Establishing the ECO Stars Fleet Recognition Scheme (subsequently launched on 15 February) within the Council area provides recognition for best operational practices and guidance for making improvements to fleet operators, with the ultimate aim of reducing fuel consumption and reduced emissions, having a positive impact within the AQMA.
East Lothian Council currently works in partnership with Midlothian, West Lothian and Falkirk Councils as the East Central Scotland Vehicle Emissions Partnership. As well as raising awareness of vehicle emissions and the impacts on air quality amongst the public of East Lothian as a whole, the Partnership will be utilised more directly towards Musselburgh High Street in the next financial year.
The Council will provide information and undertake marketing initiatives targeting increasing the public’s awareness of air pollution issues within the Council area and encourage the public to participate in improving the situation. This is intrinsically linked to the promotion of cycling and walking and the development of travel plans.
Traffic has been phased through use of traffic signals to facilitate smooth flow of traffic along the High Street. SCOOT was implemented in Musselburgh High Street with synchronised fixed time signals in order to address peak hour congestion and queuing at key junctions.
There are currently four bus stops located within the AQMA. The large number of buses passing through the High Street results in congestion at the current bus stops. It is proposed to consider adding stops in an attempt to relieve congestion, with the buses being split between the additional stops.
Improving public transport links is one measure that can encourage better travel choices for commuters. It is proposed to increase the capacity of trains and platforms at Musselburgh train station. This intervention may have a positive impact on traffic volumes moving through the High Street.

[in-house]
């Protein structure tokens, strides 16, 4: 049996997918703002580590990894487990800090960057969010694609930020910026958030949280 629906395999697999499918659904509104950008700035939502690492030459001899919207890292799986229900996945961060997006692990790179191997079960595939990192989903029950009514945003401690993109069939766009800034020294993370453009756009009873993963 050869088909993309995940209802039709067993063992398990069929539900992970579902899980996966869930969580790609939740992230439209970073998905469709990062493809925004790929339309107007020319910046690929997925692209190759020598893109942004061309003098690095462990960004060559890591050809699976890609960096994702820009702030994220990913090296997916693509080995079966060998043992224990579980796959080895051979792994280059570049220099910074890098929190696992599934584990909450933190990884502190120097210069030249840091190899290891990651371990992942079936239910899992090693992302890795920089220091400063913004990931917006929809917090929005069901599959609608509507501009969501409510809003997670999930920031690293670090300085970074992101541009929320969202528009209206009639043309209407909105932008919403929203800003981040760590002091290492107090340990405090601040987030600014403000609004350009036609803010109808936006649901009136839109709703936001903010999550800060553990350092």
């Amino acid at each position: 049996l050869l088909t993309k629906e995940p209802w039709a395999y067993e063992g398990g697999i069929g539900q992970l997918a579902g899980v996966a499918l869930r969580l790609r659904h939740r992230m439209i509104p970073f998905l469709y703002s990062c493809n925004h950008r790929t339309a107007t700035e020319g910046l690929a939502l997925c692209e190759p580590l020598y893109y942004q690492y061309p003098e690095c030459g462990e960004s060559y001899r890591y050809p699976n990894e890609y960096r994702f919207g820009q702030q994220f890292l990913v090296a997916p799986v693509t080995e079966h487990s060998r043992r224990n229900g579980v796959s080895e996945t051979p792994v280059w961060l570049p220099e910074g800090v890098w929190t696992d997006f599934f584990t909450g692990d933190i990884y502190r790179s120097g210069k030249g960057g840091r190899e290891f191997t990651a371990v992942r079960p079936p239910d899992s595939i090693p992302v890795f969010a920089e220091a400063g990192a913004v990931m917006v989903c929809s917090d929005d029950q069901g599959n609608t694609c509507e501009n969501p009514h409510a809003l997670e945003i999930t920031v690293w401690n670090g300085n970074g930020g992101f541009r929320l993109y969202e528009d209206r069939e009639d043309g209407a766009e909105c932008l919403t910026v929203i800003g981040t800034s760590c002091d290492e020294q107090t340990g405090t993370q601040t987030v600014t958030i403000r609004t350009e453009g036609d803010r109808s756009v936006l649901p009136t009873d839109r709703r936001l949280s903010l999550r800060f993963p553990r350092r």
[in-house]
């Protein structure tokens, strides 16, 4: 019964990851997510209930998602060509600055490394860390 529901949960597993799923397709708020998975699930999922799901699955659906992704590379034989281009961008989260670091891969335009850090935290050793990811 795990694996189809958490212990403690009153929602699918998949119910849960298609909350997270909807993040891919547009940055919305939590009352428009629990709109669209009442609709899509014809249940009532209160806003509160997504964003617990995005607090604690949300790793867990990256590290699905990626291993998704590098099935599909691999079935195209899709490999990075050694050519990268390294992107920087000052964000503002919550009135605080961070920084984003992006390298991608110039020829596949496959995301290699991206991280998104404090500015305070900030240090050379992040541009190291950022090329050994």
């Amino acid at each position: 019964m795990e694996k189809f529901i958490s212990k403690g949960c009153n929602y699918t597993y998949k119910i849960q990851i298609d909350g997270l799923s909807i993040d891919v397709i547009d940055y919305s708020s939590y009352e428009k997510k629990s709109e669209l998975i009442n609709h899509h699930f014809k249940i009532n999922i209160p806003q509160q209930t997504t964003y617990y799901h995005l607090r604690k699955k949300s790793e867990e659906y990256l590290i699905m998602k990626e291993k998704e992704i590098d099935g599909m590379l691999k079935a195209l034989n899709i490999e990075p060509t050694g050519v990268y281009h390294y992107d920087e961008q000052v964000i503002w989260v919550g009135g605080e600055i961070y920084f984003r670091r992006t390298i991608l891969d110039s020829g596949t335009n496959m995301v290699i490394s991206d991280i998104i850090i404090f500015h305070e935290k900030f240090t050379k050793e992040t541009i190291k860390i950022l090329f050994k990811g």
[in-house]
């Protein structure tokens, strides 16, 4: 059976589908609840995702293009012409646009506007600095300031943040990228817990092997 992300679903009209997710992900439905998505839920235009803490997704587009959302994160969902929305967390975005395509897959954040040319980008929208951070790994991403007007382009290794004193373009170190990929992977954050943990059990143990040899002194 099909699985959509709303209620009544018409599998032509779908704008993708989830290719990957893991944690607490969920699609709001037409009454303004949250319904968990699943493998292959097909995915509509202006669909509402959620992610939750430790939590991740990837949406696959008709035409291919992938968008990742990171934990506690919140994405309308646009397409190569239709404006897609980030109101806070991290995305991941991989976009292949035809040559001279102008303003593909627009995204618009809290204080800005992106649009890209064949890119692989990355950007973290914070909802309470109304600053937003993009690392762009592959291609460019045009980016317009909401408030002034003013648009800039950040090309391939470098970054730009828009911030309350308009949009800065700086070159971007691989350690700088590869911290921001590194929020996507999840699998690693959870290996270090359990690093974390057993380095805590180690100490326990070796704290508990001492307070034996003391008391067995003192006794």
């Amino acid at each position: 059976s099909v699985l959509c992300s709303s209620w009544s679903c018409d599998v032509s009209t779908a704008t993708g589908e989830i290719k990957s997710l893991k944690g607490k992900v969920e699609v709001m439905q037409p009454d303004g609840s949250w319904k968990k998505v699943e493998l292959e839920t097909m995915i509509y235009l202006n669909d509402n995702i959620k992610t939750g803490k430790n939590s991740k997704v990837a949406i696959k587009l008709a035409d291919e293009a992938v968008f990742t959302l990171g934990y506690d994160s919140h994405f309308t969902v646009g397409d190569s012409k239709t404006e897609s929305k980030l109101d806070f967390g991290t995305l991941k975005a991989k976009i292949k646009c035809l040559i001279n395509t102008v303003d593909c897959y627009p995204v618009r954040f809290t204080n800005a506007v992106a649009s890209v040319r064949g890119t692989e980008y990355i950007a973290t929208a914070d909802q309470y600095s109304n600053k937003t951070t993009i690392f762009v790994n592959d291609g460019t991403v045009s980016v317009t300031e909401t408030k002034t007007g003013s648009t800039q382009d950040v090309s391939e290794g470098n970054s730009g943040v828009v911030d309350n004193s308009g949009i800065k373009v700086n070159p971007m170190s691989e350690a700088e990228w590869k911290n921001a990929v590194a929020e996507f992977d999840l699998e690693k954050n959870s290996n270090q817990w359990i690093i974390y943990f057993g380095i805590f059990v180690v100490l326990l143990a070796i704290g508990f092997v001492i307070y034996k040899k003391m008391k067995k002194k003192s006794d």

Lothian Buses will begin using hybrid single decker buses in mid to late 2017 that switch to electric operation automatically within the Edinburgh and Musselburgh AQMAs. In order to facilitate this, an electric charging facility in Musselburgh is proposed to be installed.
These measures listed for inclusion have been assessed against a wide range of criteria in order to ascertain their suitability for inclusion and prioritisation. The criteria against which they were assessed were:
• Potential air quality impact
• Implementation costs
• Cost effectiveness
• Potential co-environmental benefits, risk factors, social impacts and economic impacts
• Feasibility and acceptability
The Action Plan has been developed in recognition of the legal requirement on the local authority to work towards air quality objectives. The Plan focuses on effective, feasible, proportionate and quantifiable measures aimed at further reducing concentrations of nitrogen dioxide in Musselburgh High Street.
Derek Oliver, Service Manager - Environmental Health